An evolutionary perspective—from lampreys to humans—on how the forebrain coordinates movement while the networks in the brainstem and spinal cord handle the execution.
All living creatures interact with their environment: even the most basic have a set of innate motor circuits they rely on to feed, locomote, fight, and flee. In The Brain in Motion, Sten Grillner describes the evolution of the motor repertoire of vertebrates, from protovertebrates to primates. With breadth and depth, Grillner explores how the brain uses the different microcircuits in the brainstem and spinal cord, coordinating them through commands from the forebrain. He also considers the normal function of the brain as a platform for understanding clinical conditions such as stroke, Parkinson´s and Huntington´s diseases, and spinal cord injury.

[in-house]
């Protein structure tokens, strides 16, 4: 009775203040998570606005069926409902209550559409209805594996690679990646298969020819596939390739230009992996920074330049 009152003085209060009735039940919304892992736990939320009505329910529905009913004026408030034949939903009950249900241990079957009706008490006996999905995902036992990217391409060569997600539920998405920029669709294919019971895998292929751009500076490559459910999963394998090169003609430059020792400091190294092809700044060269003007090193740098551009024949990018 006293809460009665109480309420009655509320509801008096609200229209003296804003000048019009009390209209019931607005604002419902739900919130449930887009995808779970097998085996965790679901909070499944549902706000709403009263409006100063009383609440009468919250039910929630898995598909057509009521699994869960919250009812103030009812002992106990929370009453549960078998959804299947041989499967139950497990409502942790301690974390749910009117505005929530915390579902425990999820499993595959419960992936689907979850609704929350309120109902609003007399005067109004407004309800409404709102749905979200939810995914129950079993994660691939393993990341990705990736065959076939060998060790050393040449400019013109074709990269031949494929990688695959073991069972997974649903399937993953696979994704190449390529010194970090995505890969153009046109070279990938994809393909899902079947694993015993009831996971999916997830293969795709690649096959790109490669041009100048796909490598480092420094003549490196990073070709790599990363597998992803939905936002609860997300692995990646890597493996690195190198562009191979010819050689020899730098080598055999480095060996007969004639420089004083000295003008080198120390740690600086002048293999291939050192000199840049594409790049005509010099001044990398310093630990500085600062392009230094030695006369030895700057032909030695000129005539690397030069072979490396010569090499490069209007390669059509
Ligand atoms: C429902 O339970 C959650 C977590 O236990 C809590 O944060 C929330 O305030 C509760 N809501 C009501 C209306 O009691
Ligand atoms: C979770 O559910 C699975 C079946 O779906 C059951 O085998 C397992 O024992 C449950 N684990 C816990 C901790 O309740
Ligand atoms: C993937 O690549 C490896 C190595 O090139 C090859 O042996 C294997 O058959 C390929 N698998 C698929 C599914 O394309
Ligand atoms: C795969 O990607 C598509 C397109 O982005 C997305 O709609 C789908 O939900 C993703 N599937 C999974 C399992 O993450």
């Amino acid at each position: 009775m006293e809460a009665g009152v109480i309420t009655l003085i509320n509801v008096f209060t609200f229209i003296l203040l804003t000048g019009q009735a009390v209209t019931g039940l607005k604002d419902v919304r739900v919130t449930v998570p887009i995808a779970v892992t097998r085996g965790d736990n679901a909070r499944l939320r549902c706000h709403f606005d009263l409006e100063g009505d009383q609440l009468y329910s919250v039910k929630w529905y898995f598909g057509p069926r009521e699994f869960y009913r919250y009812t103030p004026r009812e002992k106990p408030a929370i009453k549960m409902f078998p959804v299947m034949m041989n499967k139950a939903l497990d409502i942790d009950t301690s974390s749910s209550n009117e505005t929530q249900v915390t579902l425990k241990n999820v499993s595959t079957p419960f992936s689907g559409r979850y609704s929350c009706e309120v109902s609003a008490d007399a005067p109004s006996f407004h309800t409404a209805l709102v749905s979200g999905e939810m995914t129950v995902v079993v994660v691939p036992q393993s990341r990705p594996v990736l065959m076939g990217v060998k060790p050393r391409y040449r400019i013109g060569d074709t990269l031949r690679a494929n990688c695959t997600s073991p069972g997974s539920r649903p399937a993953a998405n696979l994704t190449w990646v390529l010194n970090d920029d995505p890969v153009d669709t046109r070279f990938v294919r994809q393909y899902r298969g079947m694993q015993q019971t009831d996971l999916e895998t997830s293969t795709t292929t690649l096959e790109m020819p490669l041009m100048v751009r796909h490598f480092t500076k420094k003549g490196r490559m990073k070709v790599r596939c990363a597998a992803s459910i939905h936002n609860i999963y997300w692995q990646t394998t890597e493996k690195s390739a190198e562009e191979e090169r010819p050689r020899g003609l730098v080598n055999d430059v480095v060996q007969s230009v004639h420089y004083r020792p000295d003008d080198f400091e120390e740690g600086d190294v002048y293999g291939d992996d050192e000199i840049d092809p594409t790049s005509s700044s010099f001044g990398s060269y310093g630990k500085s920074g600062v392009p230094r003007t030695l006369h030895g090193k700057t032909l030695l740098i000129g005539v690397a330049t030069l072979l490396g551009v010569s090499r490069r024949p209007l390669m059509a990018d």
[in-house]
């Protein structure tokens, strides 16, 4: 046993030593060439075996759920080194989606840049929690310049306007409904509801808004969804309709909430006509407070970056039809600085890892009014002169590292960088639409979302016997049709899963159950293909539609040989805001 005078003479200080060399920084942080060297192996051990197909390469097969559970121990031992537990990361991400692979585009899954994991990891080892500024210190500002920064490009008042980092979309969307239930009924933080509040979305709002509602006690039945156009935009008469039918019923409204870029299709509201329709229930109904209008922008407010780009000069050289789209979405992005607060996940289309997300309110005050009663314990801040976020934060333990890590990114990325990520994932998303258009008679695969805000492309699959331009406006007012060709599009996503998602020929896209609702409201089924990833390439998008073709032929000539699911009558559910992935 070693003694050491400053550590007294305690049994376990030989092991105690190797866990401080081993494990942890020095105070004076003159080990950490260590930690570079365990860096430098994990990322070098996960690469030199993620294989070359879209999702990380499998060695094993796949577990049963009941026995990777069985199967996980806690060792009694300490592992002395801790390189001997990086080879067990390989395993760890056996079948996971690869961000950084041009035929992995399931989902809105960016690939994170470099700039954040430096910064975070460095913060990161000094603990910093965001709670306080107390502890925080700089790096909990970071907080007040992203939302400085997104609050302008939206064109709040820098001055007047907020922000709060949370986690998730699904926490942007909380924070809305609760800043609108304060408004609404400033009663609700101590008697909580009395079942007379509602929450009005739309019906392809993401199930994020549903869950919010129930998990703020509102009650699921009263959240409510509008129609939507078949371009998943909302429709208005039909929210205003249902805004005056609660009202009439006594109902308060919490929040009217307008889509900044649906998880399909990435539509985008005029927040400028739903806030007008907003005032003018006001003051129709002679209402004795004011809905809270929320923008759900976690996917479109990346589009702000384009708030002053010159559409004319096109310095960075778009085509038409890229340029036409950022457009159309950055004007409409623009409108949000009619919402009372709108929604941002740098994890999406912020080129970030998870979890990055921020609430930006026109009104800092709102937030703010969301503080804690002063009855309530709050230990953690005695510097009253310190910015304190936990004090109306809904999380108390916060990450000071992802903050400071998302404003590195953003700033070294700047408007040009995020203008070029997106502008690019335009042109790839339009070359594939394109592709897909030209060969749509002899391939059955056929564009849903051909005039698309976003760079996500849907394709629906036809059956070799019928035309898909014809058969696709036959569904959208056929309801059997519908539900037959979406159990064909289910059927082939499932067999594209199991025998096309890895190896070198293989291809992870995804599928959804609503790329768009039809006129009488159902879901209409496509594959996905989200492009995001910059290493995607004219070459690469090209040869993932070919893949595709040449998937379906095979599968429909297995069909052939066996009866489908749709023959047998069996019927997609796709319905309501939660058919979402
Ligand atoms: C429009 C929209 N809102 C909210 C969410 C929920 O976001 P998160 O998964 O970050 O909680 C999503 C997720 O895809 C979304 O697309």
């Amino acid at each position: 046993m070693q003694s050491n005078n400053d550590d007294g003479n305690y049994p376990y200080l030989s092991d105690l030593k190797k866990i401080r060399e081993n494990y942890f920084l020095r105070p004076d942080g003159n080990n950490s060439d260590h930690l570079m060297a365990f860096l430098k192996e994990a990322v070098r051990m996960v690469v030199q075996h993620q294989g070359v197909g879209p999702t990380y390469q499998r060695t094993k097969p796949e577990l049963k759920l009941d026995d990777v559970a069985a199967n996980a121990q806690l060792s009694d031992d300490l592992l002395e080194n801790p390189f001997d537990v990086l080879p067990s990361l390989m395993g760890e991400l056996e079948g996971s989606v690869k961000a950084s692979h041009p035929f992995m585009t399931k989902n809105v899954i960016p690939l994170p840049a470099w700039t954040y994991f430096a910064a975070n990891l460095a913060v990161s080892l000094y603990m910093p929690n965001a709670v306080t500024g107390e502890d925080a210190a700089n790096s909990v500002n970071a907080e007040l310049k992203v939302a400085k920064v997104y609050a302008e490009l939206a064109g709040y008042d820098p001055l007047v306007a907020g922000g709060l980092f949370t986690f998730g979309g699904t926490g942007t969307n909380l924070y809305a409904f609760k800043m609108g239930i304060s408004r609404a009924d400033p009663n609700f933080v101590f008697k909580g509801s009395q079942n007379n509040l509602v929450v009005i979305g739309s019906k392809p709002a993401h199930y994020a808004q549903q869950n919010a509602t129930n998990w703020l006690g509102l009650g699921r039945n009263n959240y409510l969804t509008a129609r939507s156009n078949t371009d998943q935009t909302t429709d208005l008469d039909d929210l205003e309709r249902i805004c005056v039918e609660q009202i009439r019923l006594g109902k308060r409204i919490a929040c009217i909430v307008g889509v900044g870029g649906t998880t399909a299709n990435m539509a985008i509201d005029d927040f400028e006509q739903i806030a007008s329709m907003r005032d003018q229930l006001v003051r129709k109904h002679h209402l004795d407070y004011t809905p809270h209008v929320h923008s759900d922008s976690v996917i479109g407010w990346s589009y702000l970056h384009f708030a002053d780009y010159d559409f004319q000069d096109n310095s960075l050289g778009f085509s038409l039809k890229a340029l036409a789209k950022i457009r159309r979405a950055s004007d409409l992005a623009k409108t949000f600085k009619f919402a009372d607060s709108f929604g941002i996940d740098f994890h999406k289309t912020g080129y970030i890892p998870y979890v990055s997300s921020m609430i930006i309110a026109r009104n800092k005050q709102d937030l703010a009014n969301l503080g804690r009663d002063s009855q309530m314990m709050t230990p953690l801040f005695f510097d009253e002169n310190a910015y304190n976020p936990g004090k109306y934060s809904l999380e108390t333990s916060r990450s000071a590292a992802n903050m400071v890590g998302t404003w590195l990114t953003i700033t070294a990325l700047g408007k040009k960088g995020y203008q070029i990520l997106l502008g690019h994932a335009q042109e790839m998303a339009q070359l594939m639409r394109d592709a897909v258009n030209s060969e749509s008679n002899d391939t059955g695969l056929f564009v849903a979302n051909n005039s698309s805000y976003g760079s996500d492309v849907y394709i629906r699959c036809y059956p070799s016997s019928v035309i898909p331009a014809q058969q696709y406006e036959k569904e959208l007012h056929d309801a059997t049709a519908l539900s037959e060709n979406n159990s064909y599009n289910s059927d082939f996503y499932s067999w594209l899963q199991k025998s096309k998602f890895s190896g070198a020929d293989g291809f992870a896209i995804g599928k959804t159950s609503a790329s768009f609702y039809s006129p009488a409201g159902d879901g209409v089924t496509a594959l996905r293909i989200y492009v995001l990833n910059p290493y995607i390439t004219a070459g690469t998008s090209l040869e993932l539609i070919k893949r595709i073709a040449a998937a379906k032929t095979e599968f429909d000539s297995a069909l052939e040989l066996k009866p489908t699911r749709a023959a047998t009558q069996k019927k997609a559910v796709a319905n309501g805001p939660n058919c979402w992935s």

Grillner also explains in The Brain in Motion how the remarkable finding that the lamprey forebrain has all the components of the mammalian one has radically changed scientists’ views on the evolutionary origin of the vertebrate forebrain. We now know that the basic organization evolved 560 rather than 300 million years ago, as was previously thought. The forebrain, says Grillner, is like an orchestra conductor, while the microcircuits, with their reaching, grasping, posture, locomotion, and numerous other patterns of behavior, correspond to the members of the orchestra. The conductor determines when each will be called into action.
Providing an elegantly integrated perspective, The Brain in Motion is essential reading for anybody that works professionally with movement control and function and dysfunction, whether in basic research, clinically, or in the training of motor skills.